SHAFAQNA (Shia International News Association) An appeals court in Kuwait has freed on bail an opposition leader at the centre of a political standoff, delaying the final verdict to an unspecified later date.
Mussallam al-Barrak, who has so far evaded arrest, was sentenced to five years in jail for insulting the the emir of the Gulf state.
Al Jazeera's Jamal Elshayyal, reporting from Kuwait City, said that the delay is "probably the best situation" that the government could have opted for.
"On one hand, it appeases the opposition supporters, many of whom had threatened to stage large scale demonstrations if Barrak was put behind bars," said Elshayyal.
"On the other hand, it may change the threat of sending him to jail that would be a cloud hanging over his head - a very valuable card for the government to use in its negotiations if continued political standoffs continue."
Reacting to the court decision, opposition supporters who had gathered outside the court cheered and expressed happiness that the country's diverse opposition had rallied around Barrak.
Elshayyal added that the opposition would still be "on edge" until any final verdict. The court has yet to decide a date for the next hearing.
He said this offers an opportunity for the two parties to reach an agreement, which could pave the way for a lighter or suspended sentence, which may ease the tense situation.
SHAFAQNA (Shia International News Association) – A Kuwaiti opposition youth activist has been given the maximum sentence of five years in prison for insulting the 'inviolable' emir on Twitter in the third case of its kind since January, following a crackdown on free speech in the country.
Mohammad Eid al-Ajmi will likely appeal his case, despite the fact that his sentence took “immediate effect,” said lawyer Mohammad al-Humaidi, director of the Kuwait Society for Human Rights.
The sentencing was the latest in a series of similar prosecutions for criticizing the 'immune' emir on social media.
Last month, the same court sentenced Ayyad al Harbi and Rashed al Enezi to two years in jail each on similar charges of defaming the emir of Kuwait, the third such case in less than two months. Both are awaiting appeals court rulings.
Enezi did not mention the emir by name in the tweet, but the court said that it was clear who he intended to insult.
A large number of youth activists in Kuwait are on trial on charges similar to the three most recent indictments, and more verdicts are expected in the forthcoming weeks, Humaidi said.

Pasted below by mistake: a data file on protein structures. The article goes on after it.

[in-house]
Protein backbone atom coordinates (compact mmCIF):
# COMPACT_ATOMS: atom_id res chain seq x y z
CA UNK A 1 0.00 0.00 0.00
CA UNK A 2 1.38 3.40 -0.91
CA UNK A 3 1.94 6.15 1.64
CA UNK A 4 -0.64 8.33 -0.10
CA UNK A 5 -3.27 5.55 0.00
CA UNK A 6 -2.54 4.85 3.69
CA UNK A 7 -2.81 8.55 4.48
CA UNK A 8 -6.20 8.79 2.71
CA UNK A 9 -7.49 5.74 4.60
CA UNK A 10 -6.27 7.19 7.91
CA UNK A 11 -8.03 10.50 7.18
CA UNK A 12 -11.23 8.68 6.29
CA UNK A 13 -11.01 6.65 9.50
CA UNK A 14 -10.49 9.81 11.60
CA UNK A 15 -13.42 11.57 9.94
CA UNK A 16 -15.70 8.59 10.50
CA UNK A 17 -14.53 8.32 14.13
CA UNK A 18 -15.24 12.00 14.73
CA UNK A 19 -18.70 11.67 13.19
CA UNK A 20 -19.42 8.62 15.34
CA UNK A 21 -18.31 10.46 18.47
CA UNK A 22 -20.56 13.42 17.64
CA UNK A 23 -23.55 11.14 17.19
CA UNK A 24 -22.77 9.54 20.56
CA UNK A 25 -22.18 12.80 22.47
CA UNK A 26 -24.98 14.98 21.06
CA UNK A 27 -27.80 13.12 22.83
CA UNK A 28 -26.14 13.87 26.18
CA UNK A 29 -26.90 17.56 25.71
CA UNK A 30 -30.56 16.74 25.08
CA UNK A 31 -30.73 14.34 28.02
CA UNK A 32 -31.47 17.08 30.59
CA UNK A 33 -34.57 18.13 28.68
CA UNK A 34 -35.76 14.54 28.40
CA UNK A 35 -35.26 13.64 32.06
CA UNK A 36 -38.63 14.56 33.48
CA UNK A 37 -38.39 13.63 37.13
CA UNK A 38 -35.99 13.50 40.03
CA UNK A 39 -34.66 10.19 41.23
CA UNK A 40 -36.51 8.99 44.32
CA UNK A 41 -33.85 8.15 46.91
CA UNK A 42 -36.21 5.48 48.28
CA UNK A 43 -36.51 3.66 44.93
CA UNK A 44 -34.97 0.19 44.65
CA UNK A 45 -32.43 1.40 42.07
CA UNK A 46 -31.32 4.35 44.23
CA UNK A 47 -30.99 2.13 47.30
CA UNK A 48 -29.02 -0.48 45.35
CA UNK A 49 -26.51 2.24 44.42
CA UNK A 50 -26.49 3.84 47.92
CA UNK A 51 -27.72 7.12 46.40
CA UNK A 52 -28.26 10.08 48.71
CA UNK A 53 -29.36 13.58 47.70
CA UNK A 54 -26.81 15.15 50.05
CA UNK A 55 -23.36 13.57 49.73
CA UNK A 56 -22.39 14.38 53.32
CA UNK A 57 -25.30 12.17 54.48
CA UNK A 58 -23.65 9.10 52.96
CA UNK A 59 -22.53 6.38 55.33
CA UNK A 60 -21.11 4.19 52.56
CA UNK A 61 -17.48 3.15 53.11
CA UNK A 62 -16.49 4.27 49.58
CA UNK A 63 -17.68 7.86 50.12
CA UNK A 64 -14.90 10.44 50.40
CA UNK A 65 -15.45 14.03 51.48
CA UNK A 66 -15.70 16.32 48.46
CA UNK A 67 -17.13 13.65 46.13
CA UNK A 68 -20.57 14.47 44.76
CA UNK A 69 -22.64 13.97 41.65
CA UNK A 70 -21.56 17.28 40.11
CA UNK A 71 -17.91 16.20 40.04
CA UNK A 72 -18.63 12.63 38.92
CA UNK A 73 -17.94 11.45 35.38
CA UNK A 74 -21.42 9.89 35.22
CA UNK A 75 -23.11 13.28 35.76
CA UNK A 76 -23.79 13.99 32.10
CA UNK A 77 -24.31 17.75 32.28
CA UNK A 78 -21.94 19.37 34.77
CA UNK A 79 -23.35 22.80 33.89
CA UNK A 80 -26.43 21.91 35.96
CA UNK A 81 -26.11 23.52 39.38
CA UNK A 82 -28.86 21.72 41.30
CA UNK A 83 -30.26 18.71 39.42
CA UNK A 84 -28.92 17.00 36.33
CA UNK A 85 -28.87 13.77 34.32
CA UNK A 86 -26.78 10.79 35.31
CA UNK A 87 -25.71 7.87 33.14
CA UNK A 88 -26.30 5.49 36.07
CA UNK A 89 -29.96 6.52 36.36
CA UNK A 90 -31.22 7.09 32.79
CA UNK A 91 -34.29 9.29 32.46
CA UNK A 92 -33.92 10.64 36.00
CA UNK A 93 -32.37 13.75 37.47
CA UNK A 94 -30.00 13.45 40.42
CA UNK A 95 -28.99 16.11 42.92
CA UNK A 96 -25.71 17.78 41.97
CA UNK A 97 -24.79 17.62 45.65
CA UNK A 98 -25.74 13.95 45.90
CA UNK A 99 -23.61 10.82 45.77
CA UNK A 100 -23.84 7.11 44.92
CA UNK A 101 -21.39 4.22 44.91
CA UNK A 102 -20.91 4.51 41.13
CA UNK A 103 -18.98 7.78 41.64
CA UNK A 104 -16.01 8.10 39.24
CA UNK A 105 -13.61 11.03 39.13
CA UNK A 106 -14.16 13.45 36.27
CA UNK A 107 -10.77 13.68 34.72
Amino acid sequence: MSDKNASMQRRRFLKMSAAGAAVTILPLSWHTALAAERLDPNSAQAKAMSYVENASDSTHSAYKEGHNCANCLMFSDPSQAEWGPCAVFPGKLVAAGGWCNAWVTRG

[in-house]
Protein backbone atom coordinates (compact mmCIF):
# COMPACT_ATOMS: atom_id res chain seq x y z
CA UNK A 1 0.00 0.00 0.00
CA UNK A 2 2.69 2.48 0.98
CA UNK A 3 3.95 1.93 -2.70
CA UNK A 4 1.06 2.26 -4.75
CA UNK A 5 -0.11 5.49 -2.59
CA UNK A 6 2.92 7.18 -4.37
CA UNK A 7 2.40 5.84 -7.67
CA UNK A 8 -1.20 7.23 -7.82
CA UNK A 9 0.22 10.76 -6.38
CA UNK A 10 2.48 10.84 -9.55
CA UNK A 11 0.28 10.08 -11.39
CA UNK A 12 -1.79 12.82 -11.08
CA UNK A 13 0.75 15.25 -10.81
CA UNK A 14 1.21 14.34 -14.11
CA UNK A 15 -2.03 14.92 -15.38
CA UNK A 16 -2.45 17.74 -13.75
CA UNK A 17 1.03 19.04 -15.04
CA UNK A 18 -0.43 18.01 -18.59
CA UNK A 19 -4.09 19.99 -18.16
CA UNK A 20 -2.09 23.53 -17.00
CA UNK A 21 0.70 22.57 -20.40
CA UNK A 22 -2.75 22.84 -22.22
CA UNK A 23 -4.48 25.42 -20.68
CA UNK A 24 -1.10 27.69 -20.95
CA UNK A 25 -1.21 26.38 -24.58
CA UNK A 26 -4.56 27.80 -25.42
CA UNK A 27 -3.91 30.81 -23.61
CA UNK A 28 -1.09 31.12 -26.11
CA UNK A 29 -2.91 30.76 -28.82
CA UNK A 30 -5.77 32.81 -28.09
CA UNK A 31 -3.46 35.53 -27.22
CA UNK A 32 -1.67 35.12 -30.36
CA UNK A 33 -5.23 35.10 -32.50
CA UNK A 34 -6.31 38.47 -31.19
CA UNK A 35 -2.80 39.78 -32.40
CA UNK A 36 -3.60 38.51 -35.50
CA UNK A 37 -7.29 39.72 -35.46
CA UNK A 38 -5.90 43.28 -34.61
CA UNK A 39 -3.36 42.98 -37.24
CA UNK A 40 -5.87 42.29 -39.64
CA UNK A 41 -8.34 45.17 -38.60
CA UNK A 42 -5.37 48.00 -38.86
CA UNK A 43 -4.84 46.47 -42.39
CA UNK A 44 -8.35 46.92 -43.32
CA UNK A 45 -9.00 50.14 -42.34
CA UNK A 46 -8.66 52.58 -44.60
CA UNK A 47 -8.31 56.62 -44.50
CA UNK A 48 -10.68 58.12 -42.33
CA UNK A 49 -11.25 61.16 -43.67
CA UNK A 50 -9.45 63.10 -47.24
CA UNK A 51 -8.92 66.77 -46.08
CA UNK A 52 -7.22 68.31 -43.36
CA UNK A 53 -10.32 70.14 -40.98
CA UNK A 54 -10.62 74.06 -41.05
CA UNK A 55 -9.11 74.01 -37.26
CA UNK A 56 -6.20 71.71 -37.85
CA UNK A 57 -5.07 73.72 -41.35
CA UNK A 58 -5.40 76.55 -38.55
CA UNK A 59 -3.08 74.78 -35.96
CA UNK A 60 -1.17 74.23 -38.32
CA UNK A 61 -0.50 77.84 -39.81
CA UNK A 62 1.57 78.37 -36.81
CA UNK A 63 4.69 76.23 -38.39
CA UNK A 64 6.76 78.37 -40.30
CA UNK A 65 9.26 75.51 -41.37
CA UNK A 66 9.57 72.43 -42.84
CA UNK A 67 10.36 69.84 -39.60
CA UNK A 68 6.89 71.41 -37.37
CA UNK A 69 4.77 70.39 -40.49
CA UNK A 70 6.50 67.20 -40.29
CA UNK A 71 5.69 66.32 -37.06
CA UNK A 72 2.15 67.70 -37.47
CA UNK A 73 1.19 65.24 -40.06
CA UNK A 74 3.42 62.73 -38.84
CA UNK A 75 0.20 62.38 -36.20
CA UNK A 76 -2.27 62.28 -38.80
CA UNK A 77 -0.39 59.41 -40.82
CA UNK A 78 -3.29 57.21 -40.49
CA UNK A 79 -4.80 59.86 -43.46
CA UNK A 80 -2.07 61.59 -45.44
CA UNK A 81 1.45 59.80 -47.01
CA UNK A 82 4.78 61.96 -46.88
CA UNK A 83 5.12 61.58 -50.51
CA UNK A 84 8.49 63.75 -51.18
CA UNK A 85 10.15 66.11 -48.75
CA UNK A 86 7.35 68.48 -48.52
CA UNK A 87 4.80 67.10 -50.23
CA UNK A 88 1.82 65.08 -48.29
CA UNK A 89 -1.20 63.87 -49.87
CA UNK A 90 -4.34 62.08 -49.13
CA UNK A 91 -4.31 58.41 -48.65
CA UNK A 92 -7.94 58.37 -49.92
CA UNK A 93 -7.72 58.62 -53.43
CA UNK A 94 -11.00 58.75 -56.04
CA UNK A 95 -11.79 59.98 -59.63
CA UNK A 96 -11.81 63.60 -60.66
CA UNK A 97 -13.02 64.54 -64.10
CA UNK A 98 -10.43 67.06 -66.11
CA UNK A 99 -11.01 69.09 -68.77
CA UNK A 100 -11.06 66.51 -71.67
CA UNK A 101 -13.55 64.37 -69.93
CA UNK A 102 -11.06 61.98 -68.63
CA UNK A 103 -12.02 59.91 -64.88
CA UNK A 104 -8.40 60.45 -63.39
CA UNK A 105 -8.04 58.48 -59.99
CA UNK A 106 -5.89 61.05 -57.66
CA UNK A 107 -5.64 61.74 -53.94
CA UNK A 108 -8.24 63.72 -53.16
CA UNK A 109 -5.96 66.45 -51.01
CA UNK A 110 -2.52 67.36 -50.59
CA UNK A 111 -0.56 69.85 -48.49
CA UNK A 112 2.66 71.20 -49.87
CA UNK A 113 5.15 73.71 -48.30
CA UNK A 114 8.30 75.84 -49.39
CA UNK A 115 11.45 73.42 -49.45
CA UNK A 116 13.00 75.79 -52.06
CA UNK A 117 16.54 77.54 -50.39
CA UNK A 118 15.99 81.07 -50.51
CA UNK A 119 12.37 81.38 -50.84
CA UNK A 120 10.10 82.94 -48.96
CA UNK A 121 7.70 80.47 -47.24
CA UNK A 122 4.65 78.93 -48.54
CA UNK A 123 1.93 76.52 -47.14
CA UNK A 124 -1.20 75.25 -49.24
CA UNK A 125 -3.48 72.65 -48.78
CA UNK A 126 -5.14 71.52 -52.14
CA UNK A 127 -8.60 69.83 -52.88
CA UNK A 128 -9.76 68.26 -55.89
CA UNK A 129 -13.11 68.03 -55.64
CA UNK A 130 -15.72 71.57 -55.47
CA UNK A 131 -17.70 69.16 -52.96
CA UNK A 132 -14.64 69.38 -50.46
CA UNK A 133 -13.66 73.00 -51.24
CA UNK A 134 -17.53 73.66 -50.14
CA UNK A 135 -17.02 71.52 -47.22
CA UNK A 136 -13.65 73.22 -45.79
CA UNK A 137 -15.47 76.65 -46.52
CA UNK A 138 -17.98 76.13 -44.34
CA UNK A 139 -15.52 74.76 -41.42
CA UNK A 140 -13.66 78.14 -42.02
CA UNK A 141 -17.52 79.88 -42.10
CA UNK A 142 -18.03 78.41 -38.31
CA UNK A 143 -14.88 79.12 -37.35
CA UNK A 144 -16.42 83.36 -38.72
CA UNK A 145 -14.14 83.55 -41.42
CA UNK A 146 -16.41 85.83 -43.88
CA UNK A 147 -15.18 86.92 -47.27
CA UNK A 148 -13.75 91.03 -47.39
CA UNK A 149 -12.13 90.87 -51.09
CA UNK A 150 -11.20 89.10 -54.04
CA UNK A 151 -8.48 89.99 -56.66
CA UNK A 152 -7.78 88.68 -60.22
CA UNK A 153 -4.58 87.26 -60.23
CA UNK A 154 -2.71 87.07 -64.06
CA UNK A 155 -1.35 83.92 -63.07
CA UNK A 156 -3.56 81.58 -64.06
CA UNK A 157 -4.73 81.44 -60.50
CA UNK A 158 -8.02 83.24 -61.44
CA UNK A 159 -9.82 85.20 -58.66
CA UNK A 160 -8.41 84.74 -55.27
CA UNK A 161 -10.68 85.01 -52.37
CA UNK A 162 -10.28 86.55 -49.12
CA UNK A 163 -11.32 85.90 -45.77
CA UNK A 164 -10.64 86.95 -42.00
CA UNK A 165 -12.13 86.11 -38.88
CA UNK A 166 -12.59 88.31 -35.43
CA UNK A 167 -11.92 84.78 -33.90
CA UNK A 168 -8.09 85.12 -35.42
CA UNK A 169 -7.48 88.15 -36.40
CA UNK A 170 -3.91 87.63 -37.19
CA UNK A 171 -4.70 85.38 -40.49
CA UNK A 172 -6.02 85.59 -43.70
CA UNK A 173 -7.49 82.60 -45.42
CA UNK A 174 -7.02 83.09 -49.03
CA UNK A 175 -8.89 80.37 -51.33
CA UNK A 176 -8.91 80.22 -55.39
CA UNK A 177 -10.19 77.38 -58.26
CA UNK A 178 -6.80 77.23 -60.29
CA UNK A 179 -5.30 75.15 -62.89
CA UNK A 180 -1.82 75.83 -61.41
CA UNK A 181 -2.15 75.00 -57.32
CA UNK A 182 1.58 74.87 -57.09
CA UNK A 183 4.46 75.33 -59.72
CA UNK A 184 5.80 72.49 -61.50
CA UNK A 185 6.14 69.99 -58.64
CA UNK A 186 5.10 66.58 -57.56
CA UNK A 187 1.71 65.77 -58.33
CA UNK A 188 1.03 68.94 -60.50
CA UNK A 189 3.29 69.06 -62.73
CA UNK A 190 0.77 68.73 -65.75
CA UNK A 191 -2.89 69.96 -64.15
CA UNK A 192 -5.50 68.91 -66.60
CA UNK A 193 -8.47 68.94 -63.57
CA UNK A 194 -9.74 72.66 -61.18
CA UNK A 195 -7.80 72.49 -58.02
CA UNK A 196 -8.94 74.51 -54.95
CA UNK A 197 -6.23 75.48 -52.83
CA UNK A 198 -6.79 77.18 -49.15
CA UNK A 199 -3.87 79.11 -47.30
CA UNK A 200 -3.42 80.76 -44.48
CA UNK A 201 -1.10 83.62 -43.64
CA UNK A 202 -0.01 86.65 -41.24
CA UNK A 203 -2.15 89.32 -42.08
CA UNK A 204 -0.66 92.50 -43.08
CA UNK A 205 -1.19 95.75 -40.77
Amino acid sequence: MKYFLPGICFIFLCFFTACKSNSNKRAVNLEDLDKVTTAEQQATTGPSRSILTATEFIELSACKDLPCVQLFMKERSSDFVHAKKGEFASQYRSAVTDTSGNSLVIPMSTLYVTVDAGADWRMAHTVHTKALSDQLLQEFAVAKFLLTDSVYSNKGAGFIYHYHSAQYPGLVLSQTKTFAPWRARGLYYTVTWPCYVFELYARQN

On Tuesday, a verdict will be issued on three different former opposition MPs who criticized the emir at a public rally in October last year. At the time, tensions between authorities and the opposition had flared ahead of a parliamentary election, which the opposition said was illegitimate.
The opposition claimed that voting rules introduced by Sheikh Sabah’s emergency decree in October would tip the December elections in favor of pro-government candidates. Security forces used stun grenades and tear gas to disperse at least three large rallies in support of an imprisoned opposition candidate.
Kuwait is one of several Middle East states that censors social media. In November 2012, the United Arab Emirates also adopted hard-hitting cyber laws, saying that posts damaging to the stature of the state or its institutions would result in a prison sentence. The UAE also banned “information, news, caricatures or any other kind of pictures” that authorities deemed threatening to security or “public order.”
And in November 2012, a Qatari poet was sentenced to life in prison when he wrote and published a poem that encouraged Qataris to overthrow the country's ruling system; he is also appealing his case.
On Monday, the Telegraph reported that the UK’s Director of Public Prosecutions, Keir Starmer, said that investigations into comments on networks such as Twitter would have a “chilling effect” on free speech within Britain. Prosecutions in the country involving social media sites such as Twitter and Facebook have increased nearly ninefold in the last four years.
According to the Kuwaiti constitution, the emir is “immune and inviolable,” and it is illegal to criticize him. The country has been increasing crackdowns on those using social media to voice discontent with the emir since last April, as part of new policies announced by Kuwaiti Information Minister Shaikh Mohammad Al Mubarak Al Sabah: “The government is now in the process of establishing laws that will allow government entities to regulate the use of the different new media outlets such as Twitter in order to safeguard the cohesiveness of the population and society,” he said.
That same month, Kuwait also voted in favor of a legal amendment which could make insulting God and the Prophet Mohammad punishable by death. The amendment was approved last December.
“We call on the government to expand freedoms and adhere to the international [human rights] conventions it has signed,” Humadi said. Kuwait is a US ally and a major regional oil producer.
In November, Amnesty International criticized the country for its charges against opposition leader Musallam al-Barrak for “undermining the status of the emir.”
His arrest and prosecution were described as “outrageous,” and “yet another manifestation of the increasing restrictions on freedom of expression and assembly in Kuwait,” said Ann Harrison, Deputy Director for Amnesty International’s Middle East and North Africa Program.-www.shfaqna.com/English
SHAFAQNA (Shia International News Association) – Kuwaitis have held a demonstration outside the French embassy in Kuwait City to protest against the French war in Mali.
On Monday, dozens of demonstrators gathered outside the embassy, located on the outskirts of Kuwait City, and shouted anti-war slogans, AFP reported.
They carried banners calling on France to end its war against the people of Mali, condemning "the bloodshed of Muslims" in the West African country.
On January 11, France launched a war under the pretext of halting the advance of the fighters who control the north of Mali. The United States, Canada, Britain, Belgium, Germany, and Denmark have said that they would support the French war in Mali.
The Economic Community of West African States (ECOWAS) has also pledged to support the French war by sending 5,800 soldiers to Mali.
The Kuwaiti protesters urged Persian Gulf leaders not to support the French offensive.
The government deployed a large number of security forces outside the embassy building, but the demonstration ended peacefully.